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gabEssence Magazine hosted their 2014 upfronts this morning and part of their presentation featured a panel on beauty with Gabrielle Union, Bethann Hardison, Iman and Patrice Grell-Yursik, the founder of Afrobella.

During the spirited conversation which covered a range of topics from confidence to racism in fashion, Gabrielle Union revealed that she was criticized for dying her hair blonde for a movie role.

According to Glamazons Blog, she said: “It was a brouhaha when I changed my hair to blonde for a movie and [I received] questions about my character and my blackness. I was like, ‘umm, I thought that it was pretty clear that it was for a job.’ But even if it wasn’t for a job, it’d be my choice. It feels like my choice — or what they thought was my choice — to be closer to white somehow reflected on everybody.”

Though Gabrielle Union only dyed her hair blonde for a role, her experience sheds light on how many people perceive black women who have blonde hair. If a black woman colors her hair blonde, does it mean she is ashamed of her blackness or would rather look like a white woman? Or is it simply a style choice without any racial significance?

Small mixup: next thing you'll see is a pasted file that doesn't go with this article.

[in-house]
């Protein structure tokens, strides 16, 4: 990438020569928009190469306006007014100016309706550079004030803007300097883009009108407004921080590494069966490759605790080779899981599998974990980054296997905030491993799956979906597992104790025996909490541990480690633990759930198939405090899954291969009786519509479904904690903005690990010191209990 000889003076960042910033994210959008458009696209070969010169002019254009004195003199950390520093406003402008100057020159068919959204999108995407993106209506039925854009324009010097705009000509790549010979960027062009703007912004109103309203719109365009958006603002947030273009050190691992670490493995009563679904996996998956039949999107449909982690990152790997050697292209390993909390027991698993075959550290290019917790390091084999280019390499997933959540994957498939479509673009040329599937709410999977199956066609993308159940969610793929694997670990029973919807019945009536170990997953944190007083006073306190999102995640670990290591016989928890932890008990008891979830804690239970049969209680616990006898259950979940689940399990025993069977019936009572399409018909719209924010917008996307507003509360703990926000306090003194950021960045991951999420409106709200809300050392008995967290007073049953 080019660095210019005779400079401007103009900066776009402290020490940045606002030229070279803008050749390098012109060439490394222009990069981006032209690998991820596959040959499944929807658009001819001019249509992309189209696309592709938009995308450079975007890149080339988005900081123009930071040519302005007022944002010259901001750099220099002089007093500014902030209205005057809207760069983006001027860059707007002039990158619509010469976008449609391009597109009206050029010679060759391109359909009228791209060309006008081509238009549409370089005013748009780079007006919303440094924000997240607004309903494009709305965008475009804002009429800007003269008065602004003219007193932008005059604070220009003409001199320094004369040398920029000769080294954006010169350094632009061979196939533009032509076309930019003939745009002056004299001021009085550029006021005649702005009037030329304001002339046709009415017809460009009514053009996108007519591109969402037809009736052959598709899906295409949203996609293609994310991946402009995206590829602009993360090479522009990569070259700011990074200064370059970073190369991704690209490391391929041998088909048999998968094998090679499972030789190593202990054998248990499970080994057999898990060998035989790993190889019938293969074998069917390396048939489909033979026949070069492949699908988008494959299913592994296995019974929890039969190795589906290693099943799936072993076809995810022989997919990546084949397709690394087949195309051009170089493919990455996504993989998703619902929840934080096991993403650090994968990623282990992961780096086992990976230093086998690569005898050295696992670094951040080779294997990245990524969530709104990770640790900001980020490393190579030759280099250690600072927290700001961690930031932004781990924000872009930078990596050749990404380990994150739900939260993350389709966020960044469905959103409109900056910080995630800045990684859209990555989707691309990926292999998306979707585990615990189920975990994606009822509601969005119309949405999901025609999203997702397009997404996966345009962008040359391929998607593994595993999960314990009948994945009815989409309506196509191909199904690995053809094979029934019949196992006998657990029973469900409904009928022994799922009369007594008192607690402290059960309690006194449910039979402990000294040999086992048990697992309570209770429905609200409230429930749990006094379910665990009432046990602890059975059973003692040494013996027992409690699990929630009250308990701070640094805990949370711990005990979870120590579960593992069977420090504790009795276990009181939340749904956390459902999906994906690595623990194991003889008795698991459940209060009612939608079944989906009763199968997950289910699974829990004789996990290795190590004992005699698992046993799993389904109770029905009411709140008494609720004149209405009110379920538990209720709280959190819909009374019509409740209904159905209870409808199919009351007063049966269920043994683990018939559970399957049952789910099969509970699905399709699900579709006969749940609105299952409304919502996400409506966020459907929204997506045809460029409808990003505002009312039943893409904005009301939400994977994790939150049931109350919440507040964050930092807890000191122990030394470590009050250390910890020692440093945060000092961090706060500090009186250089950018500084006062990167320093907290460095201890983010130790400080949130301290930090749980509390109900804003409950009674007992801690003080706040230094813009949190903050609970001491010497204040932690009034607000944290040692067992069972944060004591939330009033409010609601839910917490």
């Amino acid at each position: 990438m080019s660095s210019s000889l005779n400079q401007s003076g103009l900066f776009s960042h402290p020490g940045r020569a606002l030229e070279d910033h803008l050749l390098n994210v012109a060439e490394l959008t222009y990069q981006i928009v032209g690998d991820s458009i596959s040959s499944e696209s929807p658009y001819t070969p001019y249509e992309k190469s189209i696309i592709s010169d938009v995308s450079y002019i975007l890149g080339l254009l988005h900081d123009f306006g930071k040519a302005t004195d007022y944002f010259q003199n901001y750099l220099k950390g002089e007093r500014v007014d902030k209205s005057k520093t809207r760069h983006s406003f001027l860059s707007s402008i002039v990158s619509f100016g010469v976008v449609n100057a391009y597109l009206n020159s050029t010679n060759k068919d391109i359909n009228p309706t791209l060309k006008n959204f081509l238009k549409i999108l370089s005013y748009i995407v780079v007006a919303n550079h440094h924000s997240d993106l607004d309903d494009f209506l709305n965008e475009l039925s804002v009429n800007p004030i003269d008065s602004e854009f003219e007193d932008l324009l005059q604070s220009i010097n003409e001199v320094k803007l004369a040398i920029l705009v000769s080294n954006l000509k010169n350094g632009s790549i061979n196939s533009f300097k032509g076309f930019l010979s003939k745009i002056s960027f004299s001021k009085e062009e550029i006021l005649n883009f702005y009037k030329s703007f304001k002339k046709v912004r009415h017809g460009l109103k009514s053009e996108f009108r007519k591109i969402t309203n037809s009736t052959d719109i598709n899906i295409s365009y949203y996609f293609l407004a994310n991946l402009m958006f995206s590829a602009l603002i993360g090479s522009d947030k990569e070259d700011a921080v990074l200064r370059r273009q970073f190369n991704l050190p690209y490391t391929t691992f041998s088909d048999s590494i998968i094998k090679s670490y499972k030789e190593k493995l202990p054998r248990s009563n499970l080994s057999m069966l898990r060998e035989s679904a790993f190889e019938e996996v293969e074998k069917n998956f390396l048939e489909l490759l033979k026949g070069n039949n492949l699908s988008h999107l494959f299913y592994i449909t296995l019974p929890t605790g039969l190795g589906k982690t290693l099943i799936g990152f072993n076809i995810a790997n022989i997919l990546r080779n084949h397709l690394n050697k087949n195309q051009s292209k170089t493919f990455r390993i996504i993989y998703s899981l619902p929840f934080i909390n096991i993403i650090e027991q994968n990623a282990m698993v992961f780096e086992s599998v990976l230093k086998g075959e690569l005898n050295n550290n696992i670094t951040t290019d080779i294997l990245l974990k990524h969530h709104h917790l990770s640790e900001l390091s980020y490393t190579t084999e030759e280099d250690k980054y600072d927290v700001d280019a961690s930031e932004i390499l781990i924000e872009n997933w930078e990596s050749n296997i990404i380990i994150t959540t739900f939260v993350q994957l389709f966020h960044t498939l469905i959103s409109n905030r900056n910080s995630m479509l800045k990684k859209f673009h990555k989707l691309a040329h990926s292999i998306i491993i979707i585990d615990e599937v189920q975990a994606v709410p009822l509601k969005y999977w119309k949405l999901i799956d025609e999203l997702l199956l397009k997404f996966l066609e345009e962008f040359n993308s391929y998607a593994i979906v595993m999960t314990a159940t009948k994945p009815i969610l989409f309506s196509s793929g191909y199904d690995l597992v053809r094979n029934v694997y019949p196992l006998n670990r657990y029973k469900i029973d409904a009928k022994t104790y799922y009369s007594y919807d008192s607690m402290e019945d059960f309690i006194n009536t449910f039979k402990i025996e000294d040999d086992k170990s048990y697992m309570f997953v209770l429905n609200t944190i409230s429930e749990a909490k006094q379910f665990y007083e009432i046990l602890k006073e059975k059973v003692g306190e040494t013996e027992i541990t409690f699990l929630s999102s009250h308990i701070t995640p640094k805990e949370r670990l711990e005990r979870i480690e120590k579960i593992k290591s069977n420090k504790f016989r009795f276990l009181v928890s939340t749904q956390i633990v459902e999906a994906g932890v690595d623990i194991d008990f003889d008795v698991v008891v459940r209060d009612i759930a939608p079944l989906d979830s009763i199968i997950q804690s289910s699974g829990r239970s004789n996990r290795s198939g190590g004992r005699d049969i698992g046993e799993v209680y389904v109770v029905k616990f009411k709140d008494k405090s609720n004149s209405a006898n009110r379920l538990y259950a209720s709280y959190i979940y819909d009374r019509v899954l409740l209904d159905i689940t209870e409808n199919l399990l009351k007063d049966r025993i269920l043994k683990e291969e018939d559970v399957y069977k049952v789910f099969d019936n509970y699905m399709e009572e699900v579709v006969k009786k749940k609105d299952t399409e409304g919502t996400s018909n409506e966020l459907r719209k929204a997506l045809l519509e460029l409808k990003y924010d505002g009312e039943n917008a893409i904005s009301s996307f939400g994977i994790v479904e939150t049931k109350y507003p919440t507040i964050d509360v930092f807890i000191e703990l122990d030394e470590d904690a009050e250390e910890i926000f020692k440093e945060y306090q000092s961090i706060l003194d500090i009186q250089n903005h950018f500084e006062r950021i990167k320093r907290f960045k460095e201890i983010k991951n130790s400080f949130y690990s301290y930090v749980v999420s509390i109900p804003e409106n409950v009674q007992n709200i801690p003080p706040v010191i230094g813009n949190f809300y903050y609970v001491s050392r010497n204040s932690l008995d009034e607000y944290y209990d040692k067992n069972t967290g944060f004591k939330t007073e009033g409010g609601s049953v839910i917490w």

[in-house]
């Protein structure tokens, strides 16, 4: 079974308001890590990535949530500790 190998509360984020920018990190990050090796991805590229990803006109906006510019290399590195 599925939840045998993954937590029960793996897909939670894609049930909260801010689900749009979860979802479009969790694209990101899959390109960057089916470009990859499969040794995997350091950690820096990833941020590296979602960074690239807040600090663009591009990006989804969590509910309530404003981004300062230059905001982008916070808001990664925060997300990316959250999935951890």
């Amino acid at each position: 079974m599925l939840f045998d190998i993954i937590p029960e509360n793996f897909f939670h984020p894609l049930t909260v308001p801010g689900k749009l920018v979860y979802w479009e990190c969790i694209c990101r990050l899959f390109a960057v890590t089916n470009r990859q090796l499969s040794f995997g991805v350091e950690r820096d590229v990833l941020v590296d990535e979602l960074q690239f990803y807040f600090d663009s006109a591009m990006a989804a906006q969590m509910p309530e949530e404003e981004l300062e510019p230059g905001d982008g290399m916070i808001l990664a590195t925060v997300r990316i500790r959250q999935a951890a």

In addition to their talk about black beauty, Essence revealed plans for their 2014 Essence Festival, which marks the program’s 20th anniversary, the first-ever Essence Street Style Awards and another successful Essence Women Who Are Shaping The World Conference.

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  • for me it simply was a style choice. i got tired of the usual browns and reds and shot for something different. i liked the blonde color best because it brought out the natural undertones in my skin and gave my skin a glow. it was a honey blonde. my fave color. now my hair is brown and red-streaked but i’m going back to honey blonde soon as my roots grow out some more.